Works performed by Earplay:

Sonata No. 2

Ralph Shapey (1921-2005) showed early talent as a violinist, conductor, and composer. Compositionally, Shapey always pursued excellence in his own style, regardless of trends; and in a world that frequently places at least as much emphasis on the personality and image of the artist as on his work, he uncompromisingly held the idea that the music, once created, should stand on its own. This commitment, along with a refusal to compromise his integrity and disillusionment with the musical climate of the time, led him to withdraw his compositions from 1969 to 1976, believing that people were unable to appreciate and perform his work for its own sake. Irrespective of controversy over his approach to music, Shapey’s status in contemporary American music cannot be ignored. Combining a deep respect for the classical masters of the past with an interpretation that was wholly original, he has been described as a "radical traditionalist."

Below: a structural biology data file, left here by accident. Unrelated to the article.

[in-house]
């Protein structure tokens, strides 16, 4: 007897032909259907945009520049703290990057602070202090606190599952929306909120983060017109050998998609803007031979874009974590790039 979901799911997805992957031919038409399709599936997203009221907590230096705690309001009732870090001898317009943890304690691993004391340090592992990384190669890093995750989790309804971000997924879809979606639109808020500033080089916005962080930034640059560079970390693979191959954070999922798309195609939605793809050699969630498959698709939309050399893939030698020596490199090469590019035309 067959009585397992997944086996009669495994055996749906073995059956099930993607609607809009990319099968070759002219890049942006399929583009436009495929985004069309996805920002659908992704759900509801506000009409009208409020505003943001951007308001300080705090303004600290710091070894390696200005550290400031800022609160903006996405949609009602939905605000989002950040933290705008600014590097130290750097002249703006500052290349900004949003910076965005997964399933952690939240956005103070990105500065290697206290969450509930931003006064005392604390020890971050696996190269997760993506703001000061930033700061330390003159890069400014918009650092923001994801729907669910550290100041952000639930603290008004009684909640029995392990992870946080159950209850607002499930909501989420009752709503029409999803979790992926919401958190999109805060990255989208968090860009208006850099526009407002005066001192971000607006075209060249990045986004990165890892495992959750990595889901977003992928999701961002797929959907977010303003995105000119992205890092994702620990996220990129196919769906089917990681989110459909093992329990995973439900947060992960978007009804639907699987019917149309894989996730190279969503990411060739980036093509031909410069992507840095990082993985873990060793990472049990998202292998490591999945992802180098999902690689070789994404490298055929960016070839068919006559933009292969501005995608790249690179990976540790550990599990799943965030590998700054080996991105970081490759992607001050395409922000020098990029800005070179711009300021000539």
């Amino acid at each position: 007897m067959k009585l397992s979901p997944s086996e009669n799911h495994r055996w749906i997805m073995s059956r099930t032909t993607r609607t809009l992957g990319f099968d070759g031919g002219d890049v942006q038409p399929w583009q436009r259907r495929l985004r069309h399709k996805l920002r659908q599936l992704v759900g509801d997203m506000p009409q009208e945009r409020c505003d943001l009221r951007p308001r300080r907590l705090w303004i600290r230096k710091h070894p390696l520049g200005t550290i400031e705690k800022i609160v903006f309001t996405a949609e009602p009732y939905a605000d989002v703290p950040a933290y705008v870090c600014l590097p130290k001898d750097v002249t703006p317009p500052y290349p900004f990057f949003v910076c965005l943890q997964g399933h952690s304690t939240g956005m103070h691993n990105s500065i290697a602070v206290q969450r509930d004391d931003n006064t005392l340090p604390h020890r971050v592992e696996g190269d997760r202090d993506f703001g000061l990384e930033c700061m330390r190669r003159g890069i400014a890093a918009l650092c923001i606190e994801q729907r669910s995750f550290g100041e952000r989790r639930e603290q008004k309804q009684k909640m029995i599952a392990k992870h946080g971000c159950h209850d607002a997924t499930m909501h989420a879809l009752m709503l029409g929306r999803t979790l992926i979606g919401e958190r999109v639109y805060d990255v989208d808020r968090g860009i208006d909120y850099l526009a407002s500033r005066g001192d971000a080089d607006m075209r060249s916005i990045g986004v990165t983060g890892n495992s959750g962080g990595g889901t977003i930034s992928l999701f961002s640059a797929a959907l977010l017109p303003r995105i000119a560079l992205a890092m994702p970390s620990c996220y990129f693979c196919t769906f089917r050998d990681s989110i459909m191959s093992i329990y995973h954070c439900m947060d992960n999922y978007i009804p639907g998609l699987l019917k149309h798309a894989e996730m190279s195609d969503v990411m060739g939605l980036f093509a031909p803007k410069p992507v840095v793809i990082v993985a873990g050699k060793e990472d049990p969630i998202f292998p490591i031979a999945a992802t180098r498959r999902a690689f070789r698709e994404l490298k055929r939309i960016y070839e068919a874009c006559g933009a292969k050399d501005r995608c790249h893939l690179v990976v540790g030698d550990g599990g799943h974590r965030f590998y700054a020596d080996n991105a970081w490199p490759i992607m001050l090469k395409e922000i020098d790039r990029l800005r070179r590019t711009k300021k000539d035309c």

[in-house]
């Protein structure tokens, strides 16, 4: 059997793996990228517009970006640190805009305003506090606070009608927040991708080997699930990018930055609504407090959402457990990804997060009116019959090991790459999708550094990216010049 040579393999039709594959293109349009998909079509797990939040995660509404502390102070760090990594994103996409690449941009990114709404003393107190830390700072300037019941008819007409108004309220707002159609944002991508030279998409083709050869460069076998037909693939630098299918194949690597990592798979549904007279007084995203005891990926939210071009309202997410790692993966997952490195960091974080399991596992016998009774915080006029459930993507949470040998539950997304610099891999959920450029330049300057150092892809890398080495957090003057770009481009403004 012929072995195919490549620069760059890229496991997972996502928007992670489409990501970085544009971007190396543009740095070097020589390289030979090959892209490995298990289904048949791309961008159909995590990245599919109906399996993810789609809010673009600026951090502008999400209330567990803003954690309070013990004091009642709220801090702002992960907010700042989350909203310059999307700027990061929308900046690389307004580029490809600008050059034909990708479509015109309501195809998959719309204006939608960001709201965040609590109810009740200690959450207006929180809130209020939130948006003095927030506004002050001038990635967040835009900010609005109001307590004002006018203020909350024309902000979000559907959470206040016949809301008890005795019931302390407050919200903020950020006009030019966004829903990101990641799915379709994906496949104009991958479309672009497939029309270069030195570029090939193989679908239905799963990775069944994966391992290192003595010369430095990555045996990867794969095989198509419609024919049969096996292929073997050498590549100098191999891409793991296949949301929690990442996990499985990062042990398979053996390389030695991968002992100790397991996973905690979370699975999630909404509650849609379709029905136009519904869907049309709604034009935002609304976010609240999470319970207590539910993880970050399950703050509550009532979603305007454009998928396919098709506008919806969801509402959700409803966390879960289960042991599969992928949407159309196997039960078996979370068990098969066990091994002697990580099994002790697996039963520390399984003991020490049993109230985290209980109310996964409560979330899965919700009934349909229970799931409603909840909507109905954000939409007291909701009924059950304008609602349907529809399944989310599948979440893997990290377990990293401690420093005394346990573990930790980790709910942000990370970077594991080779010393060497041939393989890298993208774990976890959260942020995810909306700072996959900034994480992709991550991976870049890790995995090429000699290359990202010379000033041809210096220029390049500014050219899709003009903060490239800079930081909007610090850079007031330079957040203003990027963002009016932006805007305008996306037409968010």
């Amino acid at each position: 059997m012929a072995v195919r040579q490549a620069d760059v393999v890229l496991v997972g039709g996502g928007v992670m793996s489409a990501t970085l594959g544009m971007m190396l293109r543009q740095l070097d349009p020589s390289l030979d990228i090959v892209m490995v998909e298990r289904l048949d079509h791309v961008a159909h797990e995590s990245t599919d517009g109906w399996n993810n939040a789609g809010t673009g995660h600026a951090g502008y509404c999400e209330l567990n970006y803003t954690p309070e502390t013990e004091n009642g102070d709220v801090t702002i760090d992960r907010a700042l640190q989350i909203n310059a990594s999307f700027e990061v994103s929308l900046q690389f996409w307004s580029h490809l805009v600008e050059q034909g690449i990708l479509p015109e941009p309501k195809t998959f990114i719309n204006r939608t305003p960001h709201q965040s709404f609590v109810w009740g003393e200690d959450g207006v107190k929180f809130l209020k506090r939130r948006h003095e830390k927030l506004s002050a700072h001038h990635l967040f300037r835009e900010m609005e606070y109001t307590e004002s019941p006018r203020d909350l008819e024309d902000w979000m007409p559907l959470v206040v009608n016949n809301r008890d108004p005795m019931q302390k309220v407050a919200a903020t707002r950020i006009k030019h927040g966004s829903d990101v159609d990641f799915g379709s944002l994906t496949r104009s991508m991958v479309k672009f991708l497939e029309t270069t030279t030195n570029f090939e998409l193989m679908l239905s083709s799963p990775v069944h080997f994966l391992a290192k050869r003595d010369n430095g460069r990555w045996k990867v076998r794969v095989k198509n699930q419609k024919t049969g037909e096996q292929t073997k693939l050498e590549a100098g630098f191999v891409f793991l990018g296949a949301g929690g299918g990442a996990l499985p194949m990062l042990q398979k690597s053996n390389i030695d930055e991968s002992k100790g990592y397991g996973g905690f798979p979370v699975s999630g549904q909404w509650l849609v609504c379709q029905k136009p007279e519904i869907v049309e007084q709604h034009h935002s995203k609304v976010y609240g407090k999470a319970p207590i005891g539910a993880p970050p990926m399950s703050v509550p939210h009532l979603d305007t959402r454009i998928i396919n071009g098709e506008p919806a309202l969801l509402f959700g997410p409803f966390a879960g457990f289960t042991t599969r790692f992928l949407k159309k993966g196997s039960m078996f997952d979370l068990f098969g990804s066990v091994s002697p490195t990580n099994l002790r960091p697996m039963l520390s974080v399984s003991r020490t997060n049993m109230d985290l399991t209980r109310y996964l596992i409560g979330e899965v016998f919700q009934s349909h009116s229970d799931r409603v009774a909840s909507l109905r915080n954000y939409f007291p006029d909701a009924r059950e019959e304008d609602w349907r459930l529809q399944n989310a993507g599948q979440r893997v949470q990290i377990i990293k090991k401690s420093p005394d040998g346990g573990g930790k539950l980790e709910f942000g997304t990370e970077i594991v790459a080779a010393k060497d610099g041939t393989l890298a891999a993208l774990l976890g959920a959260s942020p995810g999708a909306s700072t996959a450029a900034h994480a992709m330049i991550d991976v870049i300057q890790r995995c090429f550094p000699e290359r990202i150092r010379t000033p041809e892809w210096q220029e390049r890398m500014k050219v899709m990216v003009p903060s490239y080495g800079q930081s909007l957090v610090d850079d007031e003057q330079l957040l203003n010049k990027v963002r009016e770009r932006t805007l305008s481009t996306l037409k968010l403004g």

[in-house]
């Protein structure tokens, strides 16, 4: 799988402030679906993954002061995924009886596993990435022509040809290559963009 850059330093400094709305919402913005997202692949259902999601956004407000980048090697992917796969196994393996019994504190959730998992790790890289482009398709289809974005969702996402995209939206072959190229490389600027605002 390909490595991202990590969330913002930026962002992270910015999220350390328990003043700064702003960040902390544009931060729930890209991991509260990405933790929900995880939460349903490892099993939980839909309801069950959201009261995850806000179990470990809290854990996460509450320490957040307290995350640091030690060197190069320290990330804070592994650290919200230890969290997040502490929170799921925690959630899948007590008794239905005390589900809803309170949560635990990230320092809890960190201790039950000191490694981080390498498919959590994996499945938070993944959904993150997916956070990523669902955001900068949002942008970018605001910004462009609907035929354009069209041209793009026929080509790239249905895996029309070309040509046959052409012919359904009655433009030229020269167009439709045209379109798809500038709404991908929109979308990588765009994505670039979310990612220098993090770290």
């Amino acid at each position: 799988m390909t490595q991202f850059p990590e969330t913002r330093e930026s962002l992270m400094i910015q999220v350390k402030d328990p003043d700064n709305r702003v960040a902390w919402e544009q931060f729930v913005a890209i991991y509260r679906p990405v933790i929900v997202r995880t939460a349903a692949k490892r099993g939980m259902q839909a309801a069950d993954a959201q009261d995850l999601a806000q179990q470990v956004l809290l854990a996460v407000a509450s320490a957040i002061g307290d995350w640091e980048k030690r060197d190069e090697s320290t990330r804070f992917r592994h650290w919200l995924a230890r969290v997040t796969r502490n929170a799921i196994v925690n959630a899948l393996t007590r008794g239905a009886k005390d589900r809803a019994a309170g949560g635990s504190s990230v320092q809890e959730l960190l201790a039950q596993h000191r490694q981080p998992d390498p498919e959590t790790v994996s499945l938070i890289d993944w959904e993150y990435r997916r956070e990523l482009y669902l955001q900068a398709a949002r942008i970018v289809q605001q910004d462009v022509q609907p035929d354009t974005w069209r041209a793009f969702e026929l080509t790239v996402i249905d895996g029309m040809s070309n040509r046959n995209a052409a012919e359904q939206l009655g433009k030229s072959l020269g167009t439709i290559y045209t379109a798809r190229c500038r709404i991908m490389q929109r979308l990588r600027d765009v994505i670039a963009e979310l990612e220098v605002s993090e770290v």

He was the founder and music director of the Contemporary Chamber Players of the University of Chicago, a group that celebrated its 25th anniversary in 1989 and established a reputation for excellence under Shapey’s leadership. Its programming reflected Shapey’s firm belief in giving all styles of music a chance to be heard, regardless of personal taste.

Notable awards and commissions include a MacArthur Prize from the John D. and Catherine T. MacArthur Foundation (1982); the First Prize in the Kennedy Center Friedheim Competition (1990, for Concerto for Cello, Piano and String Orchestra); the Paul Fromm Award (1993); and two commissions from the Library of Congress. He was elected in 1989 to the American Academy of Arts and Letters, and in 1994 to the American Academy of Arts and Sciences.

[from program for September 26, 2005 concert]